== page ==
Charleston Chapter – MOAA
Charleston Chapter – MOAA Charleston Chapter – MOAA
Charleston Chapter – MOAA

Previously viewed stories are grayed-out.

3 Top Tips on Handling Resume Keyword Filters

Finding Careers That Fit Your Military Experience

VA Chief Withdraws Staab Appeal; Vows to Replace ‘IU’ Pay Cut Too

VA still planning to round down benefit payouts

5 Steps to Position Yourself for a Career Change


House passes fix to veterans health care tax credit controversy

Army to expand Arlington Cemetery, ends talks with county

Tricare Expands Outpatient Mental Health Help

5 Military Benefits for Your Summer Road Trip

Trump Wants to Find Jobs for Military Spouses, Aide Says

VA secretary backs off plan to cut elderly vets' benefits

No New Army Emergency Relief Help for Guard, Reserve

5 Possible Reasons Employers Aren’t Calling You

Rules for Saluting US Flag

Flag Etiquette Do's and Don'ts

Tricare After Divorce: What Benefits Are Not Included?

How to Stay Motivated and Focused During a Tough Job Search

Tuition assistance education guide

Post 9/11 GI Bill education guide

More than 18,000 vets verified for online exchange access, and thousands are already shopping

Commissaries rank high in national survey of grocery shoppers

The Top 16 Careers for the Future

Supreme Court rules in veteran's favor in closely watched divorce settlement case

MOAA’s 2017 Military State Report Card and Tax Guide

Top 10 Career Tips for Veterans

Job Seekers: 7 Tips for Asking Better Questions

TRICARE Nurse Advice Line

Veterans Small and Disadvantaged Business Assistance

Military Pay App Updated

Air Force Retiree Services

Lawmakers Reach Agreement on Stalled VA Accountability Bill

New Mom Separation Policy Among Changes to Diversify Air Force

Consider Hiring Veterans into Leadership Roles in STEM Careers

3 Ways To Be Financially Prepared When You Transition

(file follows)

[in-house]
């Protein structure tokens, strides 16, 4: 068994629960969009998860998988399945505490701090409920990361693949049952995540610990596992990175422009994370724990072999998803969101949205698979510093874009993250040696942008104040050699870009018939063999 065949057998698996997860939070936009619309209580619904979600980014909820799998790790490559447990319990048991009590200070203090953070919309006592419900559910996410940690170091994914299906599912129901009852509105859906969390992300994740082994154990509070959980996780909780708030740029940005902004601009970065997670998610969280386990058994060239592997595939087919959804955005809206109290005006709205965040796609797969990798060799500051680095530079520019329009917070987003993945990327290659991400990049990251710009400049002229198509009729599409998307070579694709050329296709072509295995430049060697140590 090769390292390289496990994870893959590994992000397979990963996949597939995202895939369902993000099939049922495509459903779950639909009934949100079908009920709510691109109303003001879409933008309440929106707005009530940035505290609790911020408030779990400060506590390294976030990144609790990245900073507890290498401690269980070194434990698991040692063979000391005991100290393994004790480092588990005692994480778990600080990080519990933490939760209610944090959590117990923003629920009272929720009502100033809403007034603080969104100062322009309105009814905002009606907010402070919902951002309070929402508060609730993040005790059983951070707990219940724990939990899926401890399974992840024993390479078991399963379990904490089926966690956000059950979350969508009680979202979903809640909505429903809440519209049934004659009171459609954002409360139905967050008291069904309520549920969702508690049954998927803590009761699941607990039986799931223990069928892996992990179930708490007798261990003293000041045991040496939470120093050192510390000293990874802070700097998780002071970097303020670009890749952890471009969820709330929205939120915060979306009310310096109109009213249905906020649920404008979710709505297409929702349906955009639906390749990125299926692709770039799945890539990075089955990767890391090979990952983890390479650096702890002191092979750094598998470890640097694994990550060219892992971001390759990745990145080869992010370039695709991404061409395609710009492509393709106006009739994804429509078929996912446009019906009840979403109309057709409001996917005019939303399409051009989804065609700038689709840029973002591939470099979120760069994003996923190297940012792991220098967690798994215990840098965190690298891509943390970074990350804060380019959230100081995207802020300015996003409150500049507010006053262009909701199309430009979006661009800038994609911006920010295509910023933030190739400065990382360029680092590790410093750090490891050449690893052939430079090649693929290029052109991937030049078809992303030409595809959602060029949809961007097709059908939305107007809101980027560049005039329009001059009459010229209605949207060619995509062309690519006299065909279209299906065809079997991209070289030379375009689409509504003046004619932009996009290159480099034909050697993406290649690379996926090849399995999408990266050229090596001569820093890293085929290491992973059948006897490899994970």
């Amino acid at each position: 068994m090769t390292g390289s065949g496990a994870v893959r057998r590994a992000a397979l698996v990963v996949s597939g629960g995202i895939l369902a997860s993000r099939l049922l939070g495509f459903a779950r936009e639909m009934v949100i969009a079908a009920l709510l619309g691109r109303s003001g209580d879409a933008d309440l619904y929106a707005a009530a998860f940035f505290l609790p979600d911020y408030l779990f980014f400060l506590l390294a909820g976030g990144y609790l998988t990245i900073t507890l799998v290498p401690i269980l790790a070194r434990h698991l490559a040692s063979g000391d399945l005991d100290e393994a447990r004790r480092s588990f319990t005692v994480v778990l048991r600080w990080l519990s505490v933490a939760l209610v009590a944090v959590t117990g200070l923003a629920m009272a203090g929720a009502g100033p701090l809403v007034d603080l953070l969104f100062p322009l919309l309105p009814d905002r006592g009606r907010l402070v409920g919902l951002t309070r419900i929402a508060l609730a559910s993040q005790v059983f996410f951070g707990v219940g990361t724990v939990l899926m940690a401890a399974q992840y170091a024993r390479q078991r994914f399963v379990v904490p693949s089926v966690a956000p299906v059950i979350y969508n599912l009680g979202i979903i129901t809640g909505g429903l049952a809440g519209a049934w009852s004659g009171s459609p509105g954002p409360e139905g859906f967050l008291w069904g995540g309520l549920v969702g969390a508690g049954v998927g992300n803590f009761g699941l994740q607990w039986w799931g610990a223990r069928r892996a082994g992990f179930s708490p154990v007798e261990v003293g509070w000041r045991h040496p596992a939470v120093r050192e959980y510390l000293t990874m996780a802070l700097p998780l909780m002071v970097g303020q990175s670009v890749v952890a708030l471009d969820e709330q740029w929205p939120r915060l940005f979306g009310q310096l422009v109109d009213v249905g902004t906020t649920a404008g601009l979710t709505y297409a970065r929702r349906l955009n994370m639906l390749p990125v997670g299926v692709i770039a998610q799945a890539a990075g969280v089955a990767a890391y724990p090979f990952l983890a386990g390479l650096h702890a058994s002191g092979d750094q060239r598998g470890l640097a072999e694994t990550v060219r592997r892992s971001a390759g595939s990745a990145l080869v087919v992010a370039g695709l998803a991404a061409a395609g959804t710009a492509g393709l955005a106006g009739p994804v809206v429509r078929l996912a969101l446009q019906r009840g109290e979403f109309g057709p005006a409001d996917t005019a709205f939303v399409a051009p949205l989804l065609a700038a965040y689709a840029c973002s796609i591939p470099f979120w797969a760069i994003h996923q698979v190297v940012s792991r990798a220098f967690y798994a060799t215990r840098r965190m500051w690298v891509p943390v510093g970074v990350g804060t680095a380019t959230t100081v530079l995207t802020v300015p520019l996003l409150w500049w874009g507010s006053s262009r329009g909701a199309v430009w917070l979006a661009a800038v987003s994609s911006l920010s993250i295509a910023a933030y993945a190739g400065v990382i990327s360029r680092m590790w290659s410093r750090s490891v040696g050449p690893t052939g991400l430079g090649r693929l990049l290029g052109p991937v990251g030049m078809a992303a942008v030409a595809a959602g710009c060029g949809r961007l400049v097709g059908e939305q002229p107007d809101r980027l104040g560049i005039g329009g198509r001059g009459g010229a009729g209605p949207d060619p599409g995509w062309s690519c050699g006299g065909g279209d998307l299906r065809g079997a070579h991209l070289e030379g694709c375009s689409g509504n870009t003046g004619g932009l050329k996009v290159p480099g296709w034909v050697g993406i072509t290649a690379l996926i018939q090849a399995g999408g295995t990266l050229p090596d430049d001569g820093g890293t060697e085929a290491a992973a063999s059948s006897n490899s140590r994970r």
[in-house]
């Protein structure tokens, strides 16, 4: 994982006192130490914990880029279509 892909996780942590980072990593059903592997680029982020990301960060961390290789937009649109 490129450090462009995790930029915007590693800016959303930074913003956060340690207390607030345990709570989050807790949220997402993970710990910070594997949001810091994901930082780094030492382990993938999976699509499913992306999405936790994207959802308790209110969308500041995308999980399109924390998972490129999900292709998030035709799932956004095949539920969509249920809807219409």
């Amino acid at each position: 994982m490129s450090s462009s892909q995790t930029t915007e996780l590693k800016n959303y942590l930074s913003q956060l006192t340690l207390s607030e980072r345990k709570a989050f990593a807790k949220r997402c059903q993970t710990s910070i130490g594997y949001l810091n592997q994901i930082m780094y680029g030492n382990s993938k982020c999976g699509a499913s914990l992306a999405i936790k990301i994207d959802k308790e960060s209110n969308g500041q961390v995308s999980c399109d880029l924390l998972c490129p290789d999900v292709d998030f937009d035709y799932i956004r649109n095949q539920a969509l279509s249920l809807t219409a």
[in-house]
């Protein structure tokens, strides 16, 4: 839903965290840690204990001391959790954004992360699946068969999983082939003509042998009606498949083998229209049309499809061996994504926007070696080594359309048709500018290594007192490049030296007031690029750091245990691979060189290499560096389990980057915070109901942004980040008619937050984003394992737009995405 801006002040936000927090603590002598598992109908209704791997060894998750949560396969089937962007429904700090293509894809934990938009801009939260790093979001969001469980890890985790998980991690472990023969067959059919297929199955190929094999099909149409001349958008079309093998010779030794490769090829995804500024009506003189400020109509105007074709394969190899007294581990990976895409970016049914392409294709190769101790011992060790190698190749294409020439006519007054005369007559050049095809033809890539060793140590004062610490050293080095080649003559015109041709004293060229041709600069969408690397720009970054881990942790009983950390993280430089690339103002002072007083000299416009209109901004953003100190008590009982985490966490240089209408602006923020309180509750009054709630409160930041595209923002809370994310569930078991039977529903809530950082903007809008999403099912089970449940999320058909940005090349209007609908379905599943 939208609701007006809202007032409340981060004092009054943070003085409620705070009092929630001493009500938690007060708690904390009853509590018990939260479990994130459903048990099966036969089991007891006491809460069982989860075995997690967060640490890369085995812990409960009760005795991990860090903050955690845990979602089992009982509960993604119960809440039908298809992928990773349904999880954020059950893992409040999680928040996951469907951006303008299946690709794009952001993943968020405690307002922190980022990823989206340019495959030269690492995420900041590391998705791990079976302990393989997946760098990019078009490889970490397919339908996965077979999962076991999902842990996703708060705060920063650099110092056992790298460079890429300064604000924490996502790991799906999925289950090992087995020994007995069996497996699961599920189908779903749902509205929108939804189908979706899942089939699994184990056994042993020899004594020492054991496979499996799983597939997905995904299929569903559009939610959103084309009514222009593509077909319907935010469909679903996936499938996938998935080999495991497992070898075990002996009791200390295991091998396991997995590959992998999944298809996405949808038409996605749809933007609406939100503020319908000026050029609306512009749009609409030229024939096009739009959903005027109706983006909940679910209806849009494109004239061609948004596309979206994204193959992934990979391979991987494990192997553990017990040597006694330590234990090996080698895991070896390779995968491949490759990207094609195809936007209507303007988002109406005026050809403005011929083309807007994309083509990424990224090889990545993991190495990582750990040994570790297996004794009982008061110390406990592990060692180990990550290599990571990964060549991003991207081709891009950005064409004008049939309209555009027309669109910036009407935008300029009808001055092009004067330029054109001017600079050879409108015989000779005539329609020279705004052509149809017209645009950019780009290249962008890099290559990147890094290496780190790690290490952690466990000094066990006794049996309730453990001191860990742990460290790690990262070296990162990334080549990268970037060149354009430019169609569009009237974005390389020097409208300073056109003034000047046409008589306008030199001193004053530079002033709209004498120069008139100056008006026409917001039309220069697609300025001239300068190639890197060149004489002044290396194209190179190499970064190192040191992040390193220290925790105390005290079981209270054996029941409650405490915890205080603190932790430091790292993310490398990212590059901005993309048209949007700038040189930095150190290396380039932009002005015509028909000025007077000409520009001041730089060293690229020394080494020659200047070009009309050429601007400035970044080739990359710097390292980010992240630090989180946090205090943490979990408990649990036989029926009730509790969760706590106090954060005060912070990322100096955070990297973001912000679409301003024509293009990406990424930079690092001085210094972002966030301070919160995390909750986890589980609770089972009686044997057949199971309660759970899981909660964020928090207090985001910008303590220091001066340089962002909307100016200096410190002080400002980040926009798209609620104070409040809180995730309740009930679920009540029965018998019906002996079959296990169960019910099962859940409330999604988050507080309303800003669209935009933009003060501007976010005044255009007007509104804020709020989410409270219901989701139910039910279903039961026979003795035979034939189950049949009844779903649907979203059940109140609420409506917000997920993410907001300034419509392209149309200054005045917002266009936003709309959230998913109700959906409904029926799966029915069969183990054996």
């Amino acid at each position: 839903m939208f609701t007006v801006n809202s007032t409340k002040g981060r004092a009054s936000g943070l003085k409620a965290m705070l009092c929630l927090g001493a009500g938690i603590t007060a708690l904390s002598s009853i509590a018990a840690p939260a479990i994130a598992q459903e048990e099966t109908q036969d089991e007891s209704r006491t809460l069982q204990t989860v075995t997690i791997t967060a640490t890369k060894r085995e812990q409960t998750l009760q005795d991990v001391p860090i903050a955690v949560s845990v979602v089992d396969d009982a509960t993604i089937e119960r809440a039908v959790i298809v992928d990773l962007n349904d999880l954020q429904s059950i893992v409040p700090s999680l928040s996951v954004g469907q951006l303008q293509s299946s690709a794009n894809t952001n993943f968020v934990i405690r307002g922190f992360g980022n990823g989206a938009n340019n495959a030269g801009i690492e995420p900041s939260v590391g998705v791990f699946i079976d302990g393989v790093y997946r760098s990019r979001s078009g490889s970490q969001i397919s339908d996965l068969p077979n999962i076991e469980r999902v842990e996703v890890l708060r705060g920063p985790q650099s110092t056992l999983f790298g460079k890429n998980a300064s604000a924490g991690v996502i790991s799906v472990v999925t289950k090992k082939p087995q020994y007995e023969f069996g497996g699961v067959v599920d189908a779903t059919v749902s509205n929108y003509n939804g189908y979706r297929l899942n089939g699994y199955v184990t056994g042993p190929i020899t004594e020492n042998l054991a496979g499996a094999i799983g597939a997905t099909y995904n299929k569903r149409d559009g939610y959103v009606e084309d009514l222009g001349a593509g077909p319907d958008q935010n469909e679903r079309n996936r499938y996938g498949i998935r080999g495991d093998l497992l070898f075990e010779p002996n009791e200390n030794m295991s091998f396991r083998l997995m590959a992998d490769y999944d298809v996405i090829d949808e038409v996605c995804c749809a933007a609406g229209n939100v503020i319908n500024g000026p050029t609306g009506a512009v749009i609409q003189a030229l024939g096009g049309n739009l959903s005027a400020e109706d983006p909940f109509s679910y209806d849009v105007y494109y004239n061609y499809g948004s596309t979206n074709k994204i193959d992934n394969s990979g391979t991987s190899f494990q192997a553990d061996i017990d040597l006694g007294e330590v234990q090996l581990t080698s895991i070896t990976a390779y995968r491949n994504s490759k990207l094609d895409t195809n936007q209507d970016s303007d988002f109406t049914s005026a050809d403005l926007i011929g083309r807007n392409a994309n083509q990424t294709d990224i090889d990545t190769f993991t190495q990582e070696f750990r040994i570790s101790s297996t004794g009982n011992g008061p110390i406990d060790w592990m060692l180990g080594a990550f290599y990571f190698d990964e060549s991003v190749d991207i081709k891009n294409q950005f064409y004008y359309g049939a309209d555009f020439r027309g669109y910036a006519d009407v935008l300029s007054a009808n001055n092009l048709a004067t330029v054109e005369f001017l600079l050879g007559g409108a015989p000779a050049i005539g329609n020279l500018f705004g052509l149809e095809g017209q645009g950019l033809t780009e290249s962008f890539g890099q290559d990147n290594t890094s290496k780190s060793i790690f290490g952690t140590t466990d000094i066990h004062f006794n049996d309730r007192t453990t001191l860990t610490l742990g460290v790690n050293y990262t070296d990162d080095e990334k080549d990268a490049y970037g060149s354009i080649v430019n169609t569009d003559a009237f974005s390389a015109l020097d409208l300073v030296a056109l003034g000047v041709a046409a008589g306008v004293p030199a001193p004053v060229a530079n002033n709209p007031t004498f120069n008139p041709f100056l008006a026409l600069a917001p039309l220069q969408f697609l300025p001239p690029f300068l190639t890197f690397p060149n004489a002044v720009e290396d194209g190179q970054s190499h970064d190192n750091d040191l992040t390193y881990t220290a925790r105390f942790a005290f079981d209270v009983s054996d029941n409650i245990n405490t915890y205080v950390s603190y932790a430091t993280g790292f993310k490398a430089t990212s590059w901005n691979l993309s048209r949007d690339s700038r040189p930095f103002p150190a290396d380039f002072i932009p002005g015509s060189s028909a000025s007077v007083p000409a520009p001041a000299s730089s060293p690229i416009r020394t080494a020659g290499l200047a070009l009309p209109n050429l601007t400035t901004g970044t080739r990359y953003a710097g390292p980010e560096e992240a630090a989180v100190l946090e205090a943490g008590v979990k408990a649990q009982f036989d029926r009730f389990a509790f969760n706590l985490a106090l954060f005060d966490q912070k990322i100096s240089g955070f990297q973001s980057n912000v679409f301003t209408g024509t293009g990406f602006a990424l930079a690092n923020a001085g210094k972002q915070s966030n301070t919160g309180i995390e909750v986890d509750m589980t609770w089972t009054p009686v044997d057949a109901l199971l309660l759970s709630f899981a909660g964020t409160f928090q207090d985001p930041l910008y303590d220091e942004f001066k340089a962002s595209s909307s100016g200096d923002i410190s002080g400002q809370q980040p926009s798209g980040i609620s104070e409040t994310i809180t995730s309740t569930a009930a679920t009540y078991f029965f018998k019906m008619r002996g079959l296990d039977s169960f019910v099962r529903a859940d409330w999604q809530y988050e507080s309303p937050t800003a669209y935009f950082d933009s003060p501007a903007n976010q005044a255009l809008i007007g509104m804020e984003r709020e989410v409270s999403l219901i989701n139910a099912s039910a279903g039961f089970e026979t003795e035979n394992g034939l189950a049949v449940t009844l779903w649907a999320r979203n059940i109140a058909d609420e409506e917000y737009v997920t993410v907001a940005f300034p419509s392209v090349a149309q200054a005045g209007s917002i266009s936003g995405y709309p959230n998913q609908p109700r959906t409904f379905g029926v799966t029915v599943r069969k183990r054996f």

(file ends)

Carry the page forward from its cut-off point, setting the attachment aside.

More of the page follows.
Military Appreciation Month Discounts

New TRICARE Contracts Shake Up Fees for Some Startled Docs

Army: Change to Burial Eligibility Would Expand Life of Arlington

Monument honoring Vietnam helicopter crews approved for Arlington Cemetery

Bono: New TRICARE Laws, Contracts to Drive ‘Historic’ Reforms

Declutter Your Resume in 5 Steps

Military Spouses Can Apply for This Business Grant

Military Spouse Employment Partnership

Caring for those who care – VA Caregiver Support Program values your commitment

VA’s new online tool helps Veterans make informed health care decisions

What to Send Someone Who Is Deployed

Pentagon Exhibit Showcases Wounded Warriors’ Therapeutic Art

Where Are All the Veterans?

Cheap Lodging for Military Families

More veterans can choose their doctor — and Veterans Affairs will pay for it under new law

How to Use Military Discounts While Traveling

Veterans Bring Exceptional Skills, Including Soft Skills

This Super Successful MilSpouse Outs Her Business Secrets

3 Reasons Veterans Hate Networking

Ten Signs That Prove You Are Ready To Serve in the Military

10 School Tips for Military Families With Gifted Children

Should I Buy A House?

3 Tips Every Milspouse Needs While Job Hunting

Fewer Tricare Dentists? What You Need to Know

Interviewing Etiquette: 14 Steps to Success

Army Approves New Award Devices for Combat

Recruiting Veterans for Entrepreneurial Jobs

5 Reasons Military Spouses Are Obsessed With Direct Sales

10 Best Work From Home Jobs

Handling Awkward Interview Situations

Five Tips for Creating a Fresh Resume Post Military Service

Depressed? 8 Resources for Military Spouses

Learn About Your Benefits And Get All You Are Entitled To

5 online job scams and how to avoid them

Five Resume Tips for Job Fair Success